Founded by Sayyid Ahmad (1786-1831) of Rae Bareli, the Wahhabi Movement in India was a vigorous movement for socio-religious reforms in Indo-Islamic society in the nineteenth century with strong political undercurrents. It stood for a strong affirmation of Tauhid (unity of God), the efficacy of ijtihad (the right of further interpretation of the Quran and the Sunnah, or of forming a new opinion by applying analogy) and the rejection of bid'at (innovation). It remained active for half a century.
Sayyid Ahmad's writings show an awareness of the increasing British presence in the country and he regarded British India as a daru7 harb (abode of war). In 1826 he migrated and established an operational base in the independent tribal belt of the North Western Frontier area. After his death in the battle of Balakote, the Movement slackened for some time but his adherents particularly Wilayet Ali and Enayat Ali of Patna revived the work and broad-based its activities.
The climax of the Movement was reached in the Ambeyla War (1863) during which the English army suffered serious losses at the hands of the Wahhabis. This led the Government to take stern measures to suppress the Movement. Investigations were launched, the leaders were arrested and sentenced to long-term imprisonments and their properties confiscated. That broke the back of the Movement but it continued to be a potential source of trouble to the government.
The Movement does not fit in neatly in any one of the groups and categories into which the history of the early resistance to British rule has been divided by some of the writers on the subject. It cut across some of them time-wise and theme-wise. The existing studies on the subject do not offer a comprehensive profile of the Movement and fail to analyse its nature and the reasons for its failure politically.
This well researched study drawing on a vast array of contemporary records, many of them for the first time, seeks to fill this gap and presents an integrated account of the rise and growth of the Movement, its operation over the entire area and period of its existence, its impact and reasons for its failure.
Qeyamuddin Ahmad, joined the Bihar Educational Service in 1952 and was later transfered to Patna University where he taught History from 1964. Among his publications are Corpus of Arabic and Persian Inscriptions of Bihar (1973) and an abridged edition of Edward Sachau's English translation of Alberuni's India with a new introduction (1983). He was Associate Editor of Comprehensive History of Bihar Vol, ll Part I (1983) and Part II (1986) published by the K.P. Jayaswal Research Institute, Patna. He passed away in 1998.
Soon after my appointment as Research Fellow, K.P. Jayaswal 319 Research Institute, Patna, in 1952, I was deputed by the Government of Bihar to assist Dr. K.K. Datta, then Joint Honorary Director of the Institute, in the preparation of the Biography of Kunwar Singh and Amax Singh. During the course of that work I 321 delved into the relevant records of practically all the District and Divisional Record Rooms in Bihar as well as those of Central Records Office, Patna, Calcutta, Allahabad and National Archives, Delhi. The main subject of my enquiry then was the Movment of 1857-59 in Bihar, but many records I came across related also to 323 the Wahabis and their activities during those fateful years. The piecemeal information that I got about the Wahabis aroused my interest in the subject.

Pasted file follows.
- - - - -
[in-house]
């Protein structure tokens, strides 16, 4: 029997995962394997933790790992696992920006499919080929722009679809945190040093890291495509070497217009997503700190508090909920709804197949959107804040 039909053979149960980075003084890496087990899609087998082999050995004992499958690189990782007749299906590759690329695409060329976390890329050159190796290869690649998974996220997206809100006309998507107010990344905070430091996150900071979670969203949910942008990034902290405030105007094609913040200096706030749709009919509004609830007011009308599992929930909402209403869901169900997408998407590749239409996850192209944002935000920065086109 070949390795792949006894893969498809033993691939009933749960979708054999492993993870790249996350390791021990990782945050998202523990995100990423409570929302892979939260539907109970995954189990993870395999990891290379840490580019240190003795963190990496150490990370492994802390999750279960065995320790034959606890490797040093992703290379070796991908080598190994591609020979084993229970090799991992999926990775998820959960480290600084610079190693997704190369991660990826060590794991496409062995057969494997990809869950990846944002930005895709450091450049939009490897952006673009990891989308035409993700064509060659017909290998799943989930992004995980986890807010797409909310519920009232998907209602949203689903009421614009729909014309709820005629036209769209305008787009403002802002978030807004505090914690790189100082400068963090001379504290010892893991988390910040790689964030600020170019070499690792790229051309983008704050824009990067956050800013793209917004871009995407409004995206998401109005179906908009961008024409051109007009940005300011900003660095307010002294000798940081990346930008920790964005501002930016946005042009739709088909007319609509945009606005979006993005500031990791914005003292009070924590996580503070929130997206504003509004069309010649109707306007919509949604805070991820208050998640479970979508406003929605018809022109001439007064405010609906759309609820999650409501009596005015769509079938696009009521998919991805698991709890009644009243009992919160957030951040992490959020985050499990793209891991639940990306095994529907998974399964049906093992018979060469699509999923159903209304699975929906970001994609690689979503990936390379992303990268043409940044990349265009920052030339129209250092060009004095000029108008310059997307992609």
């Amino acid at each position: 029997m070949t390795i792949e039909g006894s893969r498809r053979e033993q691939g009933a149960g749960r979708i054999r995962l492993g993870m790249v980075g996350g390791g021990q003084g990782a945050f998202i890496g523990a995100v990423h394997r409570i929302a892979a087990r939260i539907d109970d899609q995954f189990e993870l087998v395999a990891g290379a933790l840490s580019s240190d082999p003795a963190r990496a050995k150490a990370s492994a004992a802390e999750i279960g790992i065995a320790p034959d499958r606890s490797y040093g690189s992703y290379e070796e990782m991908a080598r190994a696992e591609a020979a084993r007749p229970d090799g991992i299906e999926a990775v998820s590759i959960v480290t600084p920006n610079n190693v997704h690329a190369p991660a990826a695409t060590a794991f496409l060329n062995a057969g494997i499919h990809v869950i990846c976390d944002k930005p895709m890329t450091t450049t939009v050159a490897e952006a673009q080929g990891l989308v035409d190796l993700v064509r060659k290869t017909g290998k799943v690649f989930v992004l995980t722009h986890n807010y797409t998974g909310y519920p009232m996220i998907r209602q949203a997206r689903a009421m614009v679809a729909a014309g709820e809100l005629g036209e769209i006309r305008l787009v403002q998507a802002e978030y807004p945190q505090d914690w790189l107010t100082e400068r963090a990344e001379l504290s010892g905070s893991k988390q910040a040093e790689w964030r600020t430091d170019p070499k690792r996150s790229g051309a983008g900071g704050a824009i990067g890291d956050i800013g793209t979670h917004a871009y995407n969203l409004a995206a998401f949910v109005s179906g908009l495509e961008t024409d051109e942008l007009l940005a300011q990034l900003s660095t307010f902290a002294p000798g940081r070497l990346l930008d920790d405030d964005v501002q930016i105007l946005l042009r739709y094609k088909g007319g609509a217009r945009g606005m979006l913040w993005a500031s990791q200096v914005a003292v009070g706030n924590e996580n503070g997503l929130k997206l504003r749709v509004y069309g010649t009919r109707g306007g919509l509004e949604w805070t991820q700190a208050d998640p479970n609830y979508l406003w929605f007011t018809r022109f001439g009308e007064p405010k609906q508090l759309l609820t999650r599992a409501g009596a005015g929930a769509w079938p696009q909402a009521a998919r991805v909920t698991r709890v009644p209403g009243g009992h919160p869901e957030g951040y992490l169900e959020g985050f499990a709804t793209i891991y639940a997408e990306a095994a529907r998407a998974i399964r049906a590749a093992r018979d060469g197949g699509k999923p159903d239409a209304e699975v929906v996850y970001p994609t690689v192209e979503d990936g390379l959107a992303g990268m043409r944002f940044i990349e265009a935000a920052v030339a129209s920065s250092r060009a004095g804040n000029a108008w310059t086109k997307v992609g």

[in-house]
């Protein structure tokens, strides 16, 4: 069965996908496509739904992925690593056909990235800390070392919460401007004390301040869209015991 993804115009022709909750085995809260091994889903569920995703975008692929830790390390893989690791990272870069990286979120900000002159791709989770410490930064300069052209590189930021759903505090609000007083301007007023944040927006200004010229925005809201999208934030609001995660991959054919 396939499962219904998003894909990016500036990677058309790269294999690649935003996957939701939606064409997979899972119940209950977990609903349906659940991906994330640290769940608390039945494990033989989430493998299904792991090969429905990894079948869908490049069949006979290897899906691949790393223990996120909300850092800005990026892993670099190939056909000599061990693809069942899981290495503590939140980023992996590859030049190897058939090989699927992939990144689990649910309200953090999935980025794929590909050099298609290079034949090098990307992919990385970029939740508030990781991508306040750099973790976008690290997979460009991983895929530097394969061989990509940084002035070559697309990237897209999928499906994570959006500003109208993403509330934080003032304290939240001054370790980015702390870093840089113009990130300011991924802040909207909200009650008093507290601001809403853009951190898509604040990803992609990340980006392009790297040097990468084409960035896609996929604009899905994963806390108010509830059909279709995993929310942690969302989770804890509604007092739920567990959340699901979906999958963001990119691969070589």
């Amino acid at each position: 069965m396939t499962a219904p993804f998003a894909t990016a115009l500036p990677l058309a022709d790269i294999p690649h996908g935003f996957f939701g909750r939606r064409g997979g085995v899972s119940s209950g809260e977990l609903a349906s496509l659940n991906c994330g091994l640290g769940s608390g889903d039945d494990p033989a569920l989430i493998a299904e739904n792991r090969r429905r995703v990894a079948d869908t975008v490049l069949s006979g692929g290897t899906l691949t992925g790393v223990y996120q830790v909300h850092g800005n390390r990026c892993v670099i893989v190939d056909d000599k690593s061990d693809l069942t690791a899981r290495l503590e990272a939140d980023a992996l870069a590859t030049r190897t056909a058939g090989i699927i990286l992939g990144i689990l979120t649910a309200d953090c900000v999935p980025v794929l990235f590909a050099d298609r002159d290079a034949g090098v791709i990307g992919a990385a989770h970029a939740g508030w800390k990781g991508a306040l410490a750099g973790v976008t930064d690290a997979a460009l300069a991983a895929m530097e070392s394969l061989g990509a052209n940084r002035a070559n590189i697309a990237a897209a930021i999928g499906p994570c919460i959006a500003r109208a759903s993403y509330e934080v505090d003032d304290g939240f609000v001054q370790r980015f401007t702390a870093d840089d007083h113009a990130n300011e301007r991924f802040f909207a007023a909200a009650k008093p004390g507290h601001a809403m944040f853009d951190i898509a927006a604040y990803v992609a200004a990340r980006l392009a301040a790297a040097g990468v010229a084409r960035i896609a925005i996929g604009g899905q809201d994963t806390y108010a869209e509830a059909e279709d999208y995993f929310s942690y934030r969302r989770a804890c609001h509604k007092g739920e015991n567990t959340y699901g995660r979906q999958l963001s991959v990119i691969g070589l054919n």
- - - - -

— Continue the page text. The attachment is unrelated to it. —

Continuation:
The work of reconstructing the full history of the Wahabi Movement was arduous and painstaking. Scattered but important 325 pieces of information had to be collected from different Government archives and neglected collections of private papers, old books and manuscripts had to be searched and studied. Besides, some rare, out of print and proscribed Wahabi pamphlets had to be 're-discovered' before the full picture of the Movement 327 emerged.
Although the word Wahabi is a misnomer, its adoption in the title became unavoidable on account of its wide prevalence. To have described the followers of Sayyid Ahmad Barelvi as Ahl-i-329 Hadis or Puritans or Reformists and used the word Wahabi in brackets all along would have been cumbrous, to say the least. The insistence of the English as also some Indian writers on the use of 331 this appellation seems to be deliberate and actuated by ulterior motives. Some of the early and rather over-zealous acts of the 337 Arabian Wahabis to do away with what they regarded as 'un-Islamic' practices had given them a bad name among the general 349 body of the Muslims in India and elsewhere. In the eyes of the British Government the word Wahabi was synonymous with 'traitor' and 'rebel'. Thus, by describing the followers of Sayyid Ahmad as Wahabis, the contemporary Government officers aimed at killing two birds with one stone–branding them as rebels in the eyes of the higher circles of the government and as `extremists' and 'desecrators of shrines' in the eyes of the general Muslims. The epithet became a term of religio-political abuse. The prevalent title of Wahabis had been retained in the book without, however, subscribing in the least to the unwarranted implications involved in it.
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